and CSOs reported that they expected an increase in incidents immediately post
entry to the TRC. Their perspective is that the change of placement, alternate
routines and approaches and an increased attention to record keeping would impact
on the number of incidents reported. They further qualify this perspective with the
commentary that an incident report does not necessarily mean negative progress is
being made by the young people. The following examples (Table 13 and Table 14)
illustrate the challenges of using incidents reports as a primary source of information
to provide evidence of poor outcomes.

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Stone, S., 2007. Child Maltreatment, Out-of-home Placement and Academic
Vulnerability: A fifteen-year review of evidence and future directions.
Children and Youth Services Review, 29(2), pp.139-161.

Taplin, S., 2005. Methodological Design Issues in Longitudinal Studies of Children and
Young People in Out-of-home Care: Literature Review, NSW: NSW Centre for
Parenting & Research and Research, Funding & Business Analysis, NSW Dept
Community Services.

Taylor, P. et al., 2008. The Cost of Child Abuse in Australia, Melbourne: Australian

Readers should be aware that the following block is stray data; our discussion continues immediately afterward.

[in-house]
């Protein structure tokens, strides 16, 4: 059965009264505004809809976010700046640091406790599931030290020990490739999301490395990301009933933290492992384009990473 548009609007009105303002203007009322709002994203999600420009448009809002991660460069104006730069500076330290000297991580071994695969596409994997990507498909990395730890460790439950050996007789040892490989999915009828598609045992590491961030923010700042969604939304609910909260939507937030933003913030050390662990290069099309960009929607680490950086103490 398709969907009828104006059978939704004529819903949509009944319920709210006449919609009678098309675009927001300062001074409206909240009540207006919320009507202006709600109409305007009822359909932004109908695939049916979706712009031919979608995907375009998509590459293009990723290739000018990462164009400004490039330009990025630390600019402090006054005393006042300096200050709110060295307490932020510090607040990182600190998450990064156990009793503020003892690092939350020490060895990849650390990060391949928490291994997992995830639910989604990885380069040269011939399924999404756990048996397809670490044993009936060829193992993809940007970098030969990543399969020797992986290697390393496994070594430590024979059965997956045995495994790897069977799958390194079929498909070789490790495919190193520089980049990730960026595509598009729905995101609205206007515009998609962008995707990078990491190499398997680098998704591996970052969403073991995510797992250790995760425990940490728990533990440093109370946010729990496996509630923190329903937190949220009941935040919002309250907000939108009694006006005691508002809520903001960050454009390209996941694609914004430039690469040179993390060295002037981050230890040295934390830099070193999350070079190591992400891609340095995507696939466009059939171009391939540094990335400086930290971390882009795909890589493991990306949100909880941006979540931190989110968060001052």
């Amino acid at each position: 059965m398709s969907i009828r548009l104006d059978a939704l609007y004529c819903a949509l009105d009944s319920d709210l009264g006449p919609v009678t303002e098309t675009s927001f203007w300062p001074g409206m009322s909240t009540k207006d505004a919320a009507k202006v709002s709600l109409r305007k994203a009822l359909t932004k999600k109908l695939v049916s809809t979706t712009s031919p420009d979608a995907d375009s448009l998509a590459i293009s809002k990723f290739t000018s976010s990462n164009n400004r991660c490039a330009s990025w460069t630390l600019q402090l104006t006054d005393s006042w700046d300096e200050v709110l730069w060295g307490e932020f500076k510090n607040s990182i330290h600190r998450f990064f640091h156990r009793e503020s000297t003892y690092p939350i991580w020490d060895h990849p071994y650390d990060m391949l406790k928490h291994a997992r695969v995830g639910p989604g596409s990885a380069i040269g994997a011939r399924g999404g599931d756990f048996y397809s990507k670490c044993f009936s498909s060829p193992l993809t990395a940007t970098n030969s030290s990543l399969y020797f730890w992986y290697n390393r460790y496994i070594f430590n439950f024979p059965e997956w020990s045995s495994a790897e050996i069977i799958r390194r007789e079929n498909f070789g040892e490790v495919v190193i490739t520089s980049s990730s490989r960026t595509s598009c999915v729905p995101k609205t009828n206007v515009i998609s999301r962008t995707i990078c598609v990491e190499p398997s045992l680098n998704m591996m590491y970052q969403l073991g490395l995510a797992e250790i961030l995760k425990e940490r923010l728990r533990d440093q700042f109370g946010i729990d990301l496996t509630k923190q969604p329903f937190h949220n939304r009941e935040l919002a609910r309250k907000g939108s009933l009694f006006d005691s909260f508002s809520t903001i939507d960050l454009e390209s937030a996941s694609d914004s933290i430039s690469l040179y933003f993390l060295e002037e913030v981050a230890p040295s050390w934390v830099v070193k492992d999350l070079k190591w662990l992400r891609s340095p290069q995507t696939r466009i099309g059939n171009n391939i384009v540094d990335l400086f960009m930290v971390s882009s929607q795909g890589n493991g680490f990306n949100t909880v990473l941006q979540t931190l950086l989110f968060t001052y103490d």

Childhood Foundation and Child Abuse Prevention Research Australia.

The PLoS Medicine Editors, 2010. Social Relationships Are Key to Health, and to
Health Policy. PLoS Med, 7(8). Available at:
http://dx.doi.org/10.1371/journal.pmed.1000334 [Accessed August 30,
2011].

VanBreda, A., 2001. Resilience Theory: A literature review. Pretoria, South Africa:
South African Military Health Service, Military Psychological Institute, Social
Work Research & Development.

Ward, A. et al., 2003. Therapeutic communities for children and young people,
London and New York: Jessica Kingsley Publishers.

Widom, C., 1989. The Cycle of Violence. Science, 244, pp.160-166.

Widom, C. & Maxfield, M., 2001. An Update on the “Cylce of Violence” National
Institute of Justice Research Brief, US Department of Justice, Office of
Justice Programs.

Wise, S. & Egger, S., 2007. The Looking After Children Outcomes Data Project: Final
Report, The Australian Institute of Family Studies.

Wise, S. et al., 2010. Care system impacts on academic outcomes, Anglicare Victoria
and Wesley Misstion Victoria. Available at: www.anglicarevic.org.au.

Wise, S. et al., 2005. The Efficacy of Early Childhood Interventions, Australian
Government.



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11 Attachments

• 1: TRC Evaluation Project Literature Review, Verso Consulting, December 2010

• 2: Essential Service Design Elements, DHS, September 2007

• 3: Child Protection, Placement and Family Services Outcomes Framework, DHS,
(Approved 2009)

• 4: Brann Likert Scale Alignment with Frameworks

• 5: Cost and Benefit Analysis